Tackling cats and rats

The rat baiting will protect birds like the ground nesting red-tailed tropic bird

The rat baiting will protect birds like the ground nesting red-tailed tropic bird

At Christmas Island National Park we’ve got the next few months clearly mapped out with a series of cat and rat control projects on the horizon.

First up is a round of community rat baiting. Introduced black rats are a huge threat to ground nesting sea bird chicks on Christmas Island so we plan the baiting to coincide with egg laying and fledging times of various seabirds that nest near our settled areas. We also target baiting when the rats’ food resources are limited and they are more likely to be invading households.

We’re ready and armed with 500 specially-designed rat baiting buckets, and we’re giving these out free to members of the community who want to help protect the wildlife and manage rats around their homes. The buckets are designed to keep non-target species such as robber crabs out, as well as being safe for pets and children.

In May we’ll do another round of rat baiting – we only run short campaigns of four weeks at a time so the rats don’t get bait shy or develop resistance. Our Cat Eradication Steering Committee also meets in May, just before the kick off of our cat eradication work for the year and the start of our annual island-wide biodiversity survey.

We’ve got everything planned and have ordered the supplies we need. As we’re many hundreds of kilometres from the Australian mainland we have to get organised in advance!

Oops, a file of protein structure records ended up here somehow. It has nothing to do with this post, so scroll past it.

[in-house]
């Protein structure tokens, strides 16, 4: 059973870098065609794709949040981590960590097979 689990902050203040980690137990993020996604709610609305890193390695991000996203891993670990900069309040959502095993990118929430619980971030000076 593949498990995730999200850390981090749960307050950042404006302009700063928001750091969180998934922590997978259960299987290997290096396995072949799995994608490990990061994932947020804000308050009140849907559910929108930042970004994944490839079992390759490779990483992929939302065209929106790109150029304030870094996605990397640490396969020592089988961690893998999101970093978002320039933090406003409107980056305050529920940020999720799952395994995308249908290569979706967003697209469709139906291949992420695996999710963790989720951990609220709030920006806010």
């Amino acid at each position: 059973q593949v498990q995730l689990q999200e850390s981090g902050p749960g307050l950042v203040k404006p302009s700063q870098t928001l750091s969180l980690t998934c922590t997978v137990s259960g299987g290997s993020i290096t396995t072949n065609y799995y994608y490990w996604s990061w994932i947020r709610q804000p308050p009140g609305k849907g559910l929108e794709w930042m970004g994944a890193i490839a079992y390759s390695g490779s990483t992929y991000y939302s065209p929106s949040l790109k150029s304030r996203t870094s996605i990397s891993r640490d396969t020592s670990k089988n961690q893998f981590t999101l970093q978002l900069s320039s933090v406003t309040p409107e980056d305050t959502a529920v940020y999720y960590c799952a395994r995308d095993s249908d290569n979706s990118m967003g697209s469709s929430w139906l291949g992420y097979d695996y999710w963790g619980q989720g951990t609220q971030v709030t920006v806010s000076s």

Dion, Christmas Island National Park

This innovative conservation program has been made possible with funding from the Department of Infrastructure and Regional Development, the Christmas Island Shire, Island Care and the Christmas Island Natural History Association.

4 thoughts on “Tackling cats and rats

  1. That’s a fair question! Rats undoubtedly came to Christmas Island via one of the many boats that brought workers and supplies to the island. The discovery of phosphate on the island in 1888 led to a workforce of Chinese, Malays and Sikhs, and you will hear many residents on the island still speak their cultural language of Bahasa melayu, many of the Chinese dialects, Cocos Malay, English and quite a few more. Regards, Tanya.

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